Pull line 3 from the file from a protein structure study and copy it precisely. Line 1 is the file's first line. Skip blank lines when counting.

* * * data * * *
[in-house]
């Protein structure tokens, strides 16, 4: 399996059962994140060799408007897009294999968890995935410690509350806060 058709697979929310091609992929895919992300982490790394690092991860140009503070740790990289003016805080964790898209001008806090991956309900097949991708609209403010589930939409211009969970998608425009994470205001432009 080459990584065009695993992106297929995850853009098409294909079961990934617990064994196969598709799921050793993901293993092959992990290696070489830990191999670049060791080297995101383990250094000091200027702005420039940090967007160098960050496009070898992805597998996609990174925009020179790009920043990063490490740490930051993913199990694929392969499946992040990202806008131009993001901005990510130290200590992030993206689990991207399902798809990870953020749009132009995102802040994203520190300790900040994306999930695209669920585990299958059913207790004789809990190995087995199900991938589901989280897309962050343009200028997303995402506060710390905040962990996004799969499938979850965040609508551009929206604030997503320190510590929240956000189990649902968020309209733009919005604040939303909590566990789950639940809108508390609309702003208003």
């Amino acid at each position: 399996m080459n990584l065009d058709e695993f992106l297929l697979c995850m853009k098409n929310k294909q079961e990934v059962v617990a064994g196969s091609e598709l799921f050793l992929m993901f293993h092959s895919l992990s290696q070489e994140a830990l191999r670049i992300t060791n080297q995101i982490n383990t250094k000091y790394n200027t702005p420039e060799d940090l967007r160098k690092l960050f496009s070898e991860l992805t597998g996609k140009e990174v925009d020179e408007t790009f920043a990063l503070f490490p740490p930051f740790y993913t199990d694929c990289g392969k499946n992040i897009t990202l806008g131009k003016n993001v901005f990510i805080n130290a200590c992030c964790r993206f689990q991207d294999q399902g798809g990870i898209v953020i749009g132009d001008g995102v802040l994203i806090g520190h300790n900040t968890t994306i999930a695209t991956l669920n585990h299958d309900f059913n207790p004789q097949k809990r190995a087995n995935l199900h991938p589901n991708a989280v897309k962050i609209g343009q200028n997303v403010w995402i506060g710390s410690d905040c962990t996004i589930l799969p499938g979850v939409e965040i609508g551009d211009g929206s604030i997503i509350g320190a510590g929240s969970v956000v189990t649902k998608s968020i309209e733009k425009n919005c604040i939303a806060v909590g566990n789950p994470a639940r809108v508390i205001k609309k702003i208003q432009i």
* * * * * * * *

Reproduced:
């Amino acid at each position: 399996m080459n990584l065009d058709e695993f992106l297929l697979c995850m853009k098409n929310k294909q079961e990934v059962v617990a064994g196969s091609e598709l799921f050793l992929m993901f293993h092959s895919l992990s290696q070489e994140a830990l191999r670049i992300t060791n080297q995101i982490n383990t250094k000091y790394n200027t702005p420039e060799d940090l967007r160098k690092l960050f496009s070898e991860l992805t597998g996609k140009e990174v925009d020179e408007t790009f920043a990063l503070f490490p740490p930051f740790y993913t199990d694929c990289g392969k499946n992040i897009t990202l806008g131009k003016n993001v901005f990510i805080n130290a200590c992030c964790r993206f689990q991207d294999q399902g798809g990870i898209v953020i749009g132009d001008g995102v802040l994203i806090g520190h300790n900040t968890t994306i999930a695209t991956l669920n585990h299958d309900f059913n207790p004789q097949k809990r190995a087995n995935l199900h991938p589901n991708a989280v897309k962050i609209g343009q200028n997303v403010w995402i506060g710390s410690d905040c962990t996004i589930l799969p499938g979850v939409e965040i609508g551009d211009g929206s604030i997503i509350g320190a510590g929240s969970v956000v189990t649902k998608s968020i309209e733009k425009n919005c604040i939303a806060v909590g566990n789950p994470a639940r809108v508390i205001k609309k702003i208003q432009i």